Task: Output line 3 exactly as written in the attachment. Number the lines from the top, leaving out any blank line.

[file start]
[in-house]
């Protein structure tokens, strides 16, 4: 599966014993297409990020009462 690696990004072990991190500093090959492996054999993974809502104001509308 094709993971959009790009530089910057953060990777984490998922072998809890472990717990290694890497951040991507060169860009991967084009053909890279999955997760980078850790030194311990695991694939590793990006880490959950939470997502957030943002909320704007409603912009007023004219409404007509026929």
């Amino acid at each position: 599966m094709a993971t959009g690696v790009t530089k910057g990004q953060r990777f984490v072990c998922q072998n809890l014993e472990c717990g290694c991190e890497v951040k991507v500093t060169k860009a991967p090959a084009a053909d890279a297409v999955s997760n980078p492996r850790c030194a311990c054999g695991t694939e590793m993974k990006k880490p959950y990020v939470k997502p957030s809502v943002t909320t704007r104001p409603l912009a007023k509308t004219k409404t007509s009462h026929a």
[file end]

């Amino acid at each position: 599966m094709a993971t959009g690696v790009t530089k910057g990004q953060r990777f984490v072990c998922q072998n809890l014993e472990c717990g290694c991190e890497v951040k991507v500093t060169k860009a991967p090959a084009a053909d890279a297409v999955s997760n980078p492996r850790c030194a311990c054999g695991t694939e590793m993974k990006k880490p959950y990020v939470k997502p957030s809502v943002t909320t704007r104001p409603l912009a007023k509308t004219k409404t007509s009462h026929a």